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The Trouble They Seen: The Story Of Reconstruction In The Words Of African Americans
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The Trouble They Seen: The Story Of Reconstruction In The Words Of African Americans

4.07 of 5 stars 4.07  ·  rating details  ·  14 ratings  ·  1 review
Most histories of Reconstruction deal primarily with political issues and the larger conflicts between Democrats and Republicans, notherners and southerners. The Trouble They Seen departs from this approach to examine in their own words the lives of ordinary ex-slaves who had few skills and fewer opportunities. People are by now familiar with names like Frederick Douglass, ...more
Paperback, 492 pages
Published March 22nd 1994 by Da Capo Press (first published March 1976)
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Kelsey J.
One of the most powerful texts I've read in ages. This is something I've been deliciously craving - real history from marginalized people, people who get ignored when it comes time to take a peek from a point-of-view.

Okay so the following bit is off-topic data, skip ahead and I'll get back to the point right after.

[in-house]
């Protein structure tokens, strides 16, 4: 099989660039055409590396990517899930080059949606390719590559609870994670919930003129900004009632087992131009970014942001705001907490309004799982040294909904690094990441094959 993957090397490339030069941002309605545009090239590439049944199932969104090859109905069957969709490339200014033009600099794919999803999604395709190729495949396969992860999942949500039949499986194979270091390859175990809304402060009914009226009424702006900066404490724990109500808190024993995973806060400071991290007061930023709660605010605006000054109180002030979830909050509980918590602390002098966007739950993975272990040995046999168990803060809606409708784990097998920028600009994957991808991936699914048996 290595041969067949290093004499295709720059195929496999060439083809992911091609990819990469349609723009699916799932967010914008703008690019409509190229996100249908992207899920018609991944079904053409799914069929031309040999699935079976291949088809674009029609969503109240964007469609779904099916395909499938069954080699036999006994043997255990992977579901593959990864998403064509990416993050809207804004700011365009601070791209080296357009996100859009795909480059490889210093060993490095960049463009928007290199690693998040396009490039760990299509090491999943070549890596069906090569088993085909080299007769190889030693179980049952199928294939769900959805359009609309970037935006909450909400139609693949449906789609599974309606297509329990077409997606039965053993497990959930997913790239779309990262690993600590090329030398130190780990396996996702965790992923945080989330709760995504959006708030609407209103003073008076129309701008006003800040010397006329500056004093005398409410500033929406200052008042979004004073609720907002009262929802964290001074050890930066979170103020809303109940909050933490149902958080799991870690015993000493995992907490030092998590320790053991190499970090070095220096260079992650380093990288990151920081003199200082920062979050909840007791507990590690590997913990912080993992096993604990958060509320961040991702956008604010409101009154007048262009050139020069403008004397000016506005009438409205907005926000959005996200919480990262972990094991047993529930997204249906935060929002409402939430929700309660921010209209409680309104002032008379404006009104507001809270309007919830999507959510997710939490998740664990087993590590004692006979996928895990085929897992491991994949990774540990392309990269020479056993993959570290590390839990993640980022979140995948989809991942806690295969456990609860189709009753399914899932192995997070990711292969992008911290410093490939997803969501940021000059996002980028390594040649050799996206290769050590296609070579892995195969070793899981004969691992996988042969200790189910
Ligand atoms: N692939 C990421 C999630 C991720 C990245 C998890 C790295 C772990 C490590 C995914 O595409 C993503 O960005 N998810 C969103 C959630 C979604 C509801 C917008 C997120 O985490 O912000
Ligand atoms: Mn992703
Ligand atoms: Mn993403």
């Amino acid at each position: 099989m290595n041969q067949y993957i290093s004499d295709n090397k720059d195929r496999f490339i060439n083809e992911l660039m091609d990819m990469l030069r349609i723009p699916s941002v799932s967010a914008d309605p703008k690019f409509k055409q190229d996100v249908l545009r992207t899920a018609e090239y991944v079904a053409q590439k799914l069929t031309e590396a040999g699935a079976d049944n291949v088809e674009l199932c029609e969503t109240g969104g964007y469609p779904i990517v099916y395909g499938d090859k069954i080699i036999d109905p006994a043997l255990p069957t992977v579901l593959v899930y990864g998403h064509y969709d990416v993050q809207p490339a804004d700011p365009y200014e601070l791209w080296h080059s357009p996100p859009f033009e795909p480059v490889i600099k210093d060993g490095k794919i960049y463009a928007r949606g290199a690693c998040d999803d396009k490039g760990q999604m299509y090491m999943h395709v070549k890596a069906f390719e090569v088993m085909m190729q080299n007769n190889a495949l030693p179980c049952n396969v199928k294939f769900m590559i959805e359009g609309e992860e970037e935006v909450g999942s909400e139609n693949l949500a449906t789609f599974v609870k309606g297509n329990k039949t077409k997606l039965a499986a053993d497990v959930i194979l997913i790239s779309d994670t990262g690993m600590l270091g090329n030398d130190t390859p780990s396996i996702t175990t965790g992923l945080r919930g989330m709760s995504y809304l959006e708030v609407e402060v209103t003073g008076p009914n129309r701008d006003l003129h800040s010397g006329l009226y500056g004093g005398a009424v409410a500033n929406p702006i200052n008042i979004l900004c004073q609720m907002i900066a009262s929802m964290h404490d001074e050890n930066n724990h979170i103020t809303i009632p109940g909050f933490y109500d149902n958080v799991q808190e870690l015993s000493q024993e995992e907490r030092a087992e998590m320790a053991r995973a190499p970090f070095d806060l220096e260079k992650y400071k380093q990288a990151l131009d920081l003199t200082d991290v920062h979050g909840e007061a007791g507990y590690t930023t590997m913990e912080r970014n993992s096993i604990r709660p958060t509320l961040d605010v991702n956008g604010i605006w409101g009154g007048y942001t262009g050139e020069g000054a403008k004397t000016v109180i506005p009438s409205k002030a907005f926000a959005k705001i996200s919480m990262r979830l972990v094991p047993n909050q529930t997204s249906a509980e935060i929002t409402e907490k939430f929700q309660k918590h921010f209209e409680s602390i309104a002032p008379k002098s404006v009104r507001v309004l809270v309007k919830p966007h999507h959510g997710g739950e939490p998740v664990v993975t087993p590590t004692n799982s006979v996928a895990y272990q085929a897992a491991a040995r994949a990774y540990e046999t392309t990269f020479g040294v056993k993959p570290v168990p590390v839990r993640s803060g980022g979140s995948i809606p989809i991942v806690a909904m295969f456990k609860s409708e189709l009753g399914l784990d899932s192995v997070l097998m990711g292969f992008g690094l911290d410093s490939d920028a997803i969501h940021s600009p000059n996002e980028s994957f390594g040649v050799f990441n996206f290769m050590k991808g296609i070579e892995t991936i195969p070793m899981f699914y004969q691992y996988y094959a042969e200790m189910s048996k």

Overall, this book was full of sickening moments and periods in a chaotic time, told very frankly by hopeful, intelligent, and determined African Americans. There were a few bright spots peppered throughout, but only just enough to make the last page absolutely crushing.

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Dorothy Sterling (Dannenberg) was a Jewish-American writer and historian.

She was born and grew up in New York City, attended Wellesley College, and graduated from Barnard College in 1934. After college, she worked as a journalist and writer in New York for several years. In 1937, she married Philip Sterling, also a writer. In the 1940s, she worked for Life Magazine for 8 years. In early 1968, 448
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